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Ethiopian Minister of Foreign Affairs Tedros Adhanom Ghebreyesus attends a press conference launching his candidacy to the post of Director General of the World Health Organization (WHO). Tedros won the election on Tuesday, May 23. FABRICE COFFRINI—AFP/Getty Images

World Health Organization Elects a New Director General from Ethiopia

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On Tuesday, the World Health Organization (WHO) announced that Tedros Adhanom Ghebreyesus, a health expert from Ethiopia, was elected as the new director-general to lead the United Nations agency focused on international public health.

Tedros, who prefers to be called by his first name, will be taking over the position from Dr. Margaret Chan, who has been overseeing the agency since 2006. Tedros will serve a five-year term in the new position which will be begin on July 1. He will be the first health official from Africa to serve as director-general.

In a speech before the election—part of a weeklong meeting of health ministers from 194 nations in Geneva—Tedros talked about growing up in Ethiopia, saying he comes from a background of “knowing survival cannot be taken for granted, and refusing to accept that people should die because they are poor.” Tedros also spoke about the need for universal access to health care, a better response to health emergencies and the need to tackle gender-based violence, as well as threats to global health like climate change, the migrant crisis and terrorism.

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The two other candidates were Britain’s Dr. David Nabarro, a health official who has lead the United Nations response to a variety of health problems, including the 2014 Ebola outbreak, and Dr. Sania Nishtar, the first female cardiologist in Pakistan.

Tedros is a former health and foreign affairs minister from Ethiopia. As a foreign affairs minister Tedros focused on accelerating Africa’s economic, political and social development. According to his director-general application, as health minister, he oversaw the creation of 3,500 health centers and 16,000 health posts, which contributed to considerably cutting child mortality rates, HIV infections, malaria deaths and deaths from tuberculosis.

“I envision a world where everyone can lead healthy and productive lives, regardless of who they are or where they live,” Tedros wrote in his WHO application. “Achieving this will require a stronger and reformed WHO that belongs to all of us equally, and that is efficiently managed, adequately resourced and results-driven—with a strong focus on transparency, accountability and value for money.”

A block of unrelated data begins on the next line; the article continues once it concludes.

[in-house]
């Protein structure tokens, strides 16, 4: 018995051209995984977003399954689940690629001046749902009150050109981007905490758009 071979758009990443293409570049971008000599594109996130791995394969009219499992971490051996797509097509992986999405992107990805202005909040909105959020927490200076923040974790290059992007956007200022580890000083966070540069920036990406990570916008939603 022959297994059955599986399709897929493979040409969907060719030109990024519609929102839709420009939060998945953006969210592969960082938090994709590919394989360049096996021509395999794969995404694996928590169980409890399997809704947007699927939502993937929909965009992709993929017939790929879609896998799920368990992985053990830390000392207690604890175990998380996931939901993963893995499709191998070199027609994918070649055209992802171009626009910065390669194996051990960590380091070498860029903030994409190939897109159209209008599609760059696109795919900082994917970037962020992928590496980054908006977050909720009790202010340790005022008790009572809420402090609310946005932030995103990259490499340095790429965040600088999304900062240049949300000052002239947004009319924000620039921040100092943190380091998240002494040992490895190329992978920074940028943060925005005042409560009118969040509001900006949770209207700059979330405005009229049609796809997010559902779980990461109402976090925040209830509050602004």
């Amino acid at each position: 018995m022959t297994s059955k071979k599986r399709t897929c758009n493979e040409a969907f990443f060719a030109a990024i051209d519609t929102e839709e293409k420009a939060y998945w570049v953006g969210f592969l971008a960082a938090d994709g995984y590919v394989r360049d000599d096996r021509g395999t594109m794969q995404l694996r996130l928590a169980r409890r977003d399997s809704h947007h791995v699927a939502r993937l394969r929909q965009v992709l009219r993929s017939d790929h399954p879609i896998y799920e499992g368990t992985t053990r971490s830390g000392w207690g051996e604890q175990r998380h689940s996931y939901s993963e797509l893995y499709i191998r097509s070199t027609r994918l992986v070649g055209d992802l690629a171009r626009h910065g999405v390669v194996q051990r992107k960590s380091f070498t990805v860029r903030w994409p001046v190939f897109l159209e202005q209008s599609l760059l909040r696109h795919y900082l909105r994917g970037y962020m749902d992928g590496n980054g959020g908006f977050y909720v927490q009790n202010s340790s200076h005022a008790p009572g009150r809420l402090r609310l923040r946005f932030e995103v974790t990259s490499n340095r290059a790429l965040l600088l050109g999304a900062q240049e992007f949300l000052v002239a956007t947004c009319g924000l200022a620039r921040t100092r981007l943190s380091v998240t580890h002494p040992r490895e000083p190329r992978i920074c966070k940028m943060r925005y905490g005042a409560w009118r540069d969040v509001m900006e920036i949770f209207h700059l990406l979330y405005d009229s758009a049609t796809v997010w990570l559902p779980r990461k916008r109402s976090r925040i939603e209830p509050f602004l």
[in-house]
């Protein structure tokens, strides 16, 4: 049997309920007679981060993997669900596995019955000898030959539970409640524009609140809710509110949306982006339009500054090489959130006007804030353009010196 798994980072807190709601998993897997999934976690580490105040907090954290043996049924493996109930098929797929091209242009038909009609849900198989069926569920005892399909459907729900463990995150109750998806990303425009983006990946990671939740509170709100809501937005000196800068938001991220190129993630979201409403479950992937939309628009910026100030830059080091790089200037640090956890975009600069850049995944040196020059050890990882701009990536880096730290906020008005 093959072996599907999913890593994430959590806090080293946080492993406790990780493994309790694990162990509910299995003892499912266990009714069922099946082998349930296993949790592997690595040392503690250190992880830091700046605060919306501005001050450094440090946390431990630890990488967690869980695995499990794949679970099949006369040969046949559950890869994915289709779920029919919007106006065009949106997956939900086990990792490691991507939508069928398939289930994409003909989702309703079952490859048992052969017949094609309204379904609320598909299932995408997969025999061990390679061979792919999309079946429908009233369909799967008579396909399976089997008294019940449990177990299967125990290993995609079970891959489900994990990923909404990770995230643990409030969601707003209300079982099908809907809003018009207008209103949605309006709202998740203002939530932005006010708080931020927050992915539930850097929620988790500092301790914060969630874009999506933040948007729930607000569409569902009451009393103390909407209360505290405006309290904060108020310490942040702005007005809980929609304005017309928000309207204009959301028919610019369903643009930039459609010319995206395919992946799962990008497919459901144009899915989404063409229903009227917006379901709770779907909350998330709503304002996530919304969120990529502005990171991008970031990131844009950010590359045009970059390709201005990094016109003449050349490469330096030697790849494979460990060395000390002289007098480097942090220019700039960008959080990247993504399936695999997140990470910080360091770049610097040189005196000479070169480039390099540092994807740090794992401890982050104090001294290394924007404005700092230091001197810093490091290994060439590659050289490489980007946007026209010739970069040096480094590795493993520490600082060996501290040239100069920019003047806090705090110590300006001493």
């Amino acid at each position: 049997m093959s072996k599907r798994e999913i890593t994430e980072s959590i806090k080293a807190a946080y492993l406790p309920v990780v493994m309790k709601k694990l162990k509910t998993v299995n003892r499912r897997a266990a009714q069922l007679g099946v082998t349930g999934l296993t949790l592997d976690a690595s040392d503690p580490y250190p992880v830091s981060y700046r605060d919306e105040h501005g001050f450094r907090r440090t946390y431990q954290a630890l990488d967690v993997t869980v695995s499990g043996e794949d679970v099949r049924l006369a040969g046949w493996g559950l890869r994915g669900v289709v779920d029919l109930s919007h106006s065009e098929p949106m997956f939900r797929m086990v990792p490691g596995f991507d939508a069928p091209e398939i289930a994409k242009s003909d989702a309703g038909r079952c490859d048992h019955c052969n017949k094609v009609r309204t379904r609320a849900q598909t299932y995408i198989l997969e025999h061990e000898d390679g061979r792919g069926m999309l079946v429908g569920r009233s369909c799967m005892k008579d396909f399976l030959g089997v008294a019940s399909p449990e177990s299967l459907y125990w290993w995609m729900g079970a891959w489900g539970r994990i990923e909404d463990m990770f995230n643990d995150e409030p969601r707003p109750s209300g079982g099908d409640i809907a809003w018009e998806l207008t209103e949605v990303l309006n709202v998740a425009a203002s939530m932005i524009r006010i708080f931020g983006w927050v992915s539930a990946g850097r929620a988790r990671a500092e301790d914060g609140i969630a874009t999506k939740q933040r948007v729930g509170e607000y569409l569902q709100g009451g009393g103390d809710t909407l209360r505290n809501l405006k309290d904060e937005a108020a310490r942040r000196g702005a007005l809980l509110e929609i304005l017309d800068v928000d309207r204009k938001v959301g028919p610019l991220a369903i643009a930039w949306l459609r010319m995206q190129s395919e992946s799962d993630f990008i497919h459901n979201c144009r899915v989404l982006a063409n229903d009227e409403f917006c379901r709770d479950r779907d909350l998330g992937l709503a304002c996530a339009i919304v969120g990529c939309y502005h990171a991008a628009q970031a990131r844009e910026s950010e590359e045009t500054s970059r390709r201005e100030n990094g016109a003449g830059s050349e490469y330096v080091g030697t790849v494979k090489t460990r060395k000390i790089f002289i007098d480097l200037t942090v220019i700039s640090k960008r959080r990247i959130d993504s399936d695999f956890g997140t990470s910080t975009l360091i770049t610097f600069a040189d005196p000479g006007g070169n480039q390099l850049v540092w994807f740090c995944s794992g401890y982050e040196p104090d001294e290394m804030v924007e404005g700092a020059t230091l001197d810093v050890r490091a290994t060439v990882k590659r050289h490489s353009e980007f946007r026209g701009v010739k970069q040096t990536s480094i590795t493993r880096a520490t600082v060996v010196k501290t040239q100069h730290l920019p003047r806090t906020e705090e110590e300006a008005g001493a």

The WHO election comes at a difficult time in public and global health. The WHO's reputation suffered due to its response to the Ebola outbreak that started in 2014. Critics argued the organization was too slow in responding to the outbreak, which infected more than 28,000 people in Liberia, Sierra Leone and Guinea, and killed more than 11,000. Just a couple years after the start of the epidemic, the Zika virus swept through South America and beyond, resulting in thousands of cases of the severe birth defect microcephaly among infants.

As TIME recently reported, the organization is not yet ready to take on another epidemic of similar proportions. The organization has an annual budget of about $2.2 billion, which is less than major hospitals, the New York Times reports. Thirty percent of that budget comes from United Nation dues, and the rest comes from donated funds.

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"Tedros is an excellent choice to lead WHO," said Dr. Tom Frieden, the former director of the Centers for Disease Control and Prevention (CDC) in an email sent to TIME. "He succeeded in Ethiopia, making remarkable health progress by rapidly reforming a sclerotic bureaucracy and implementing effective community-based services. Precisely the same thing is needed to make WHO effective providing technical guidance and improving support to countries. Governments and organizations around the world should support WHO to become more effective—doing so is in all of our best interest."

Yet the campaign was not without controversy. A informal advisor for rival candidate David Nabarro accused of covering up three cholera epidemics in his country of Ethiopia, where he served as health minister. Lawrence Gostin, the director of the O’Neill Institute for National and Global Health Law at Georgetown University, told the New York Times: “Dr. Tedros is a compassionate and highly competent public health official, but he had a duty to speak truth to power and to honestly identify and report verified cholera outbreaks over an extended period.” Tedros denies the allegation and told the Times that Nabarro’s supporters have a “typical colonial mind-set aimed at winning at any cost and discrediting a candidate from a developing country.”

Frieden wrote an opinion letter to the Times defending Tedros. “Although not optimal, many countries report cholera to the World Health Organization as acute watery diarrhea, as Ethiopia has," he wrote. "This allows reporting and response without laboratory confirmation, but in no way indicates that Tedros Adhanom Ghebreyesus, a former health minister of Ethiopia, is any less qualified to become director general of the W.H.O.”

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